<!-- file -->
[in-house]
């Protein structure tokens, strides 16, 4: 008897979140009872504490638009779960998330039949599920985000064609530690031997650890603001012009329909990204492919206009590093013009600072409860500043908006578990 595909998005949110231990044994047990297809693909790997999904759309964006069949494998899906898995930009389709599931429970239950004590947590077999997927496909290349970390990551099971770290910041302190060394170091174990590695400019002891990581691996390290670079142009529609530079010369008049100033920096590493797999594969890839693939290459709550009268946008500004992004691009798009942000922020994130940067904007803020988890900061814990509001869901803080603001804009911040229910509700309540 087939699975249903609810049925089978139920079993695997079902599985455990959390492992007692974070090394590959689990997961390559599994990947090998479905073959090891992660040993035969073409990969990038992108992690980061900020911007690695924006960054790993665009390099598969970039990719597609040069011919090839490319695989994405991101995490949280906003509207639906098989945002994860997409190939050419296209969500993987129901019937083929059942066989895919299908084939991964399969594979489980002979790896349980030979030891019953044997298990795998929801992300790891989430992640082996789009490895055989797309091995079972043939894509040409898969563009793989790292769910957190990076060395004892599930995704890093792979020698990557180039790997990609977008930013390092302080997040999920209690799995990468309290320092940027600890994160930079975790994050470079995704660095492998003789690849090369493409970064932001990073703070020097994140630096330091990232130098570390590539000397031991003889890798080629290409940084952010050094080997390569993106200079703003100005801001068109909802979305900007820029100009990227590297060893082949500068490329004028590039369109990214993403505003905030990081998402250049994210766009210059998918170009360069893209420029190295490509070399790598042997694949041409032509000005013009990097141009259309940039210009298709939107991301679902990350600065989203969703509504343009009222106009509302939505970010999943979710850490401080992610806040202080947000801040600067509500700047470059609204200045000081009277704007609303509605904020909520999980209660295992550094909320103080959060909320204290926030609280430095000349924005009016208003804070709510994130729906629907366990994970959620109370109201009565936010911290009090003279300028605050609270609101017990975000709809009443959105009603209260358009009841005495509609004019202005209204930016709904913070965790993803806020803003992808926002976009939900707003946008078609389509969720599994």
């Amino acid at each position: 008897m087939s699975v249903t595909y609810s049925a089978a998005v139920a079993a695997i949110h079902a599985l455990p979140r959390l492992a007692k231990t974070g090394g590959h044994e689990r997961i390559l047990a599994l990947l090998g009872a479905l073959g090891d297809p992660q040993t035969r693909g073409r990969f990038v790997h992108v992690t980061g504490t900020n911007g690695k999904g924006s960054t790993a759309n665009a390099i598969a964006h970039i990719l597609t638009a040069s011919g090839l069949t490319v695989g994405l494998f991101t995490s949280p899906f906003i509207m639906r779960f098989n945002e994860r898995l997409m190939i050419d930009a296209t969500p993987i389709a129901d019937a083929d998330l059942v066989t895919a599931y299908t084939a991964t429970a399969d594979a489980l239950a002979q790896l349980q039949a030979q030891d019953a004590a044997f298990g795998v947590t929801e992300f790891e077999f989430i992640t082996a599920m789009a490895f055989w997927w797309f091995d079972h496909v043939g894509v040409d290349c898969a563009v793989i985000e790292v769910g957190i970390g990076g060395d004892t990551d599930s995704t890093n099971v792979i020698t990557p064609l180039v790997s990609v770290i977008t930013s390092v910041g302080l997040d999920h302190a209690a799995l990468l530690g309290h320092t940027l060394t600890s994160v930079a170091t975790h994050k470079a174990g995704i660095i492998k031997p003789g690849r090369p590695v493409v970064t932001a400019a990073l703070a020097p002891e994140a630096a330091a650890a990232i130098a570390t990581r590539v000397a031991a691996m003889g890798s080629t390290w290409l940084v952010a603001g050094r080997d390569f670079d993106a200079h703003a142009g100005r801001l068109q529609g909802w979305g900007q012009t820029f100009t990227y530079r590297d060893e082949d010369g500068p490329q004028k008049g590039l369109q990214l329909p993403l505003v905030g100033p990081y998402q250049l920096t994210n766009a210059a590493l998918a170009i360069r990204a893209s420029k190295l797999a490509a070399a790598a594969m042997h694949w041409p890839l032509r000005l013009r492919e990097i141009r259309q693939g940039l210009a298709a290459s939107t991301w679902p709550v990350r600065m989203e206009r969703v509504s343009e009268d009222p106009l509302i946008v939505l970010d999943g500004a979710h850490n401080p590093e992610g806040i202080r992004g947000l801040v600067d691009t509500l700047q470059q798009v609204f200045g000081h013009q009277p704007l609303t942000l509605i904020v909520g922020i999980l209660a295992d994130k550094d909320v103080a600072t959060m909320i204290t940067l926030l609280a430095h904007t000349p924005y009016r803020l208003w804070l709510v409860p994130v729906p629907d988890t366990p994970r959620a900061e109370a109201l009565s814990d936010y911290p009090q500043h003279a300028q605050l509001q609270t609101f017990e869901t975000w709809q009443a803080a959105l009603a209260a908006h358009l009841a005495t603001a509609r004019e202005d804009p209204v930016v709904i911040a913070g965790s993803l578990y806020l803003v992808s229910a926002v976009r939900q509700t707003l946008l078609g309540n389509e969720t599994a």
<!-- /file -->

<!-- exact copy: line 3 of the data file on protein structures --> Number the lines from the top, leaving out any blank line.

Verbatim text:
């Amino acid at each position: 008897m087939s699975v249903t595909y609810s049925a089978a998005v139920a079993a695997i949110h079902a599985l455990p979140r959390l492992a007692k231990t974070g090394g590959h044994e689990r997961i390559l047990a599994l990947l090998g009872a479905l073959g090891d297809p992660q040993t035969r693909g073409r990969f990038v790997h992108v992690t980061g504490t900020n911007g690695k999904g924006s960054t790993a759309n665009a390099i598969a964006h970039i990719l597609t638009a040069s011919g090839l069949t490319v695989g994405l494998f991101t995490s949280p899906f906003i509207m639906r779960f098989n945002e994860r898995l997409m190939i050419d930009a296209t969500p993987i389709a129901d019937a083929d998330l059942v066989t895919a599931y299908t084939a991964t429970a399969d594979a489980l239950a002979q790896l349980q039949a030979q030891d019953a004590a044997f298990g795998v947590t929801e992300f790891e077999f989430i992640t082996a599920m789009a490895f055989w997927w797309f091995d079972h496909v043939g894509v040409d290349c898969a563009v793989i985000e790292v769910g957190i970390g990076g060395d004892t990551d599930s995704t890093n099971v792979i020698t990557p064609l180039v790997s990609v770290i977008t930013s390092v910041g302080l997040d999920h302190a209690a799995l990468l530690g309290h320092t940027l060394t600890s994160v930079a170091t975790h994050k470079a174990g995704i660095i492998k031997p003789g690849r090369p590695v493409v970064t932001a400019a990073l703070a020097p002891e994140a630096a330091a650890a990232i130098a570390t990581r590539v000397a031991a691996m003889g890798s080629t390290w290409l940084v952010a603001g050094r080997d390569f670079d993106a200079h703003a142009g100005r801001l068109q529609g909802w979305g900007q012009t820029f100009t990227y530079r590297d060893e082949d010369g500068p490329q004028k008049g590039l369109q990214l329909p993403l505003v905030g100033p990081y998402q250049l920096t994210n766009a210059a590493l998918a170009i360069r990204a893209s420029k190295l797999a490509a070399a790598a594969m042997h694949w041409p890839l032509r000005l013009r492919e990097i141009r259309q693939g940039l210009a298709a290459s939107t991301w679902p709550v990350r600065m989203e206009r969703v509504s343009e009268d009222p106009l509302i946008v939505l970010d999943g500004a979710h850490n401080p590093e992610g806040i202080r992004g947000l801040v600067d691009t509500l700047q470059q798009v609204f200045g000081h013009q009277p704007l609303t942000l509605i904020v909520g922020i999980l209660a295992d994130k550094d909320v103080a600072t959060m909320i204290t940067l926030l609280a430095h904007t000349p924005y009016r803020l208003w804070l709510v409860p994130v729906p629907d988890t366990p994970r959620a900061e109370a109201l009565s814990d936010y911290p009090q500043h003279a300028q605050l509001q609270t609101f017990e869901t975000w709809q009443a803080a959105l009603a209260a908006h358009l009841a005495t603001a509609r004019e202005d804009p209204v930016v709904i911040a913070g965790s993803l578990y806020l803003v992808s229910a926002v976009r939900q509700t707003l946008l078609g309540n389509e969720t599994a």